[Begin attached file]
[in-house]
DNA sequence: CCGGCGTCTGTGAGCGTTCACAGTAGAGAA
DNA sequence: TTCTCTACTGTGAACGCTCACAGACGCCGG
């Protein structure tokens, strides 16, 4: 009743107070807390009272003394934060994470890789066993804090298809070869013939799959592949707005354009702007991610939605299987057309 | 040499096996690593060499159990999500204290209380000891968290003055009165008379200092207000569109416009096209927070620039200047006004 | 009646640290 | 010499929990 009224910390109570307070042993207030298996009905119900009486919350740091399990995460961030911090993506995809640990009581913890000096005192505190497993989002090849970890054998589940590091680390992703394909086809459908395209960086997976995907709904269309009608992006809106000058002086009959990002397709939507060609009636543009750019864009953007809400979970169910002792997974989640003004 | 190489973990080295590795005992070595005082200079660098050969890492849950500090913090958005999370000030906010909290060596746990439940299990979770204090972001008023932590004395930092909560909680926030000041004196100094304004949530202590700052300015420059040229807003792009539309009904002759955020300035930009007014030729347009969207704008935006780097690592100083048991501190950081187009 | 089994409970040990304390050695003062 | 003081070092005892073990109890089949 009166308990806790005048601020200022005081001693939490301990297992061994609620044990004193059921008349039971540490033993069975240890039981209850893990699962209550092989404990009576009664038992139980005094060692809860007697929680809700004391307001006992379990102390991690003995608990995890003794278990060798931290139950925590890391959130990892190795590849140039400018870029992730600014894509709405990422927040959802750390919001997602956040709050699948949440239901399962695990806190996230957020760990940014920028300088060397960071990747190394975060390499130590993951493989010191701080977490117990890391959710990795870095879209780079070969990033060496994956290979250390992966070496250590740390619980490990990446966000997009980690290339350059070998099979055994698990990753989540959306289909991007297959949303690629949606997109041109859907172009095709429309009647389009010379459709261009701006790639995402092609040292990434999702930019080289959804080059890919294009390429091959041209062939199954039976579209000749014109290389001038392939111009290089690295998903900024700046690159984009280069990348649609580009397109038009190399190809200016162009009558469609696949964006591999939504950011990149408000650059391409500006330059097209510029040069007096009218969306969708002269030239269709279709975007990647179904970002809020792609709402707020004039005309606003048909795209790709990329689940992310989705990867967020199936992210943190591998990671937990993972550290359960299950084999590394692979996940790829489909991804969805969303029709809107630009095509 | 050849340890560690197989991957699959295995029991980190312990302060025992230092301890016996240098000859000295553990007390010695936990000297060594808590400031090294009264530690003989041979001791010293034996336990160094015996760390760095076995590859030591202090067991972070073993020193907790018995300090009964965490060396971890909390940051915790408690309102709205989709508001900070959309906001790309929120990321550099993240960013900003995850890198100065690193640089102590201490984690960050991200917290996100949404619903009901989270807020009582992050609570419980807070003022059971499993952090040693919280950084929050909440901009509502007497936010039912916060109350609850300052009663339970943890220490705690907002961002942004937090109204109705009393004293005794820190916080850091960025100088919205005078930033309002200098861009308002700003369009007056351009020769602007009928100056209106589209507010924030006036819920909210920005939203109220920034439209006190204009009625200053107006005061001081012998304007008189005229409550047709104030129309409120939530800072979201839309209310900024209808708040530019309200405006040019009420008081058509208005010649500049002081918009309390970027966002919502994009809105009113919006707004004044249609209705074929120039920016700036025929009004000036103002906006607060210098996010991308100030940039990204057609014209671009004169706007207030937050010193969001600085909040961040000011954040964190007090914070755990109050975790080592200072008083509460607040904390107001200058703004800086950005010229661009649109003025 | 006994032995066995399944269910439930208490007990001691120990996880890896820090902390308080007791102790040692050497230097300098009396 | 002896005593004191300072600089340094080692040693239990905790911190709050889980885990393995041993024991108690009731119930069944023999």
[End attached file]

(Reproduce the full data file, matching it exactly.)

[in-house]
DNA sequence: CCGGCGTCTGTGAGCGTTCACAGTAGAGAA
DNA sequence: TTCTCTACTGTGAACGCTCACAGACGCCGG
């Protein structure tokens, strides 16, 4: 009743107070807390009272003394934060994470890789066993804090298809070869013939799959592949707005354009702007991610939605299987057309 | 040499096996690593060499159990999500204290209380000891968290003055009165008379200092207000569109416009096209927070620039200047006004 | 009646640290 | 010499929990 009224910390109570307070042993207030298996009905119900009486919350740091399990995460961030911090993506995809640990009581913890000096005192505190497993989002090849970890054998589940590091680390992703394909086809459908395209960086997976995907709904269309009608992006809106000058002086009959990002397709939507060609009636543009750019864009953007809400979970169910002792997974989640003004 | 190489973990080295590795005992070595005082200079660098050969890492849950500090913090958005999370000030906010909290060596746990439940299990979770204090972001008023932590004395930092909560909680926030000041004196100094304004949530202590700052300015420059040229807003792009539309009904002759955020300035930009007014030729347009969207704008935006780097690592100083048991501190950081187009 | 089994409970040990304390050695003062 | 003081070092005892073990109890089949 009166308990806790005048601020200022005081001693939490301990297992061994609620044990004193059921008349039971540490033993069975240890039981209850893990699962209550092989404990009576009664038992139980005094060692809860007697929680809700004391307001006992379990102390991690003995608990995890003794278990060798931290139950925590890391959130990892190795590849140039400018870029992730600014894509709405990422927040959802750390919001997602956040709050699948949440239901399962695990806190996230957020760990940014920028300088060397960071990747190394975060390499130590993951493989010191701080977490117990890391959710990795870095879209780079070969990033060496994956290979250390992966070496250590740390619980490990990446966000997009980690290339350059070998099979055994698990990753989540959306289909991007297959949303690629949606997109041109859907172009095709429309009647389009010379459709261009701006790639995402092609040292990434999702930019080289959804080059890919294009390429091959041209062939199954039976579209000749014109290389001038392939111009290089690295998903900024700046690159984009280069990348649609580009397109038009190399190809200016162009009558469609696949964006591999939504950011990149408000650059391409500006330059097209510029040069007096009218969306969708002269030239269709279709975007990647179904970002809020792609709402707020004039005309606003048909795209790709990329689940992310989705990867967020199936992210943190591998990671937990993972550290359960299950084999590394692979996940790829489909991804969805969303029709809107630009095509 | 050849340890560690197989991957699959295995029991980190312990302060025992230092301890016996240098000859000295553990007390010695936990000297060594808590400031090294009264530690003989041979001791010293034996336990160094015996760390760095076995590859030591202090067991972070073993020193907790018995300090009964965490060396971890909390940051915790408690309102709205989709508001900070959309906001790309929120990321550099993240960013900003995850890198100065690193640089102590201490984690960050991200917290996100949404619903009901989270807020009582992050609570419980807070003022059971499993952090040693919280950084929050909440901009509502007497936010039912916060109350609850300052009663339970943890220490705690907002961002942004937090109204109705009393004293005794820190916080850091960025100088919205005078930033309002200098861009308002700003369009007056351009020769602007009928100056209106589209507010924030006036819920909210920005939203109220920034439209006190204009009625200053107006005061001081012998304007008189005229409550047709104030129309409120939530800072979201839309209310900024209808708040530019309200405006040019009420008081058509208005010649500049002081918009309390970027966002919502994009809105009113919006707004004044249609209705074929120039920016700036025929009004000036103002906006607060210098996010991308100030940039990204057609014209671009004169706007207030937050010193969001600085909040961040000011954040964190007090914070755990109050975790080592200072008083509460607040904390107001200058703004800086950005010229661009649109003025 | 006994032995066995399944269910439930208490007990001691120990996880890896820090902390308080007791102790040692050497230097300098009396 | 002896005593004191300072600089340094080692040693239990905790911190709050889980885990393995041993024991108690009731119930069944023999």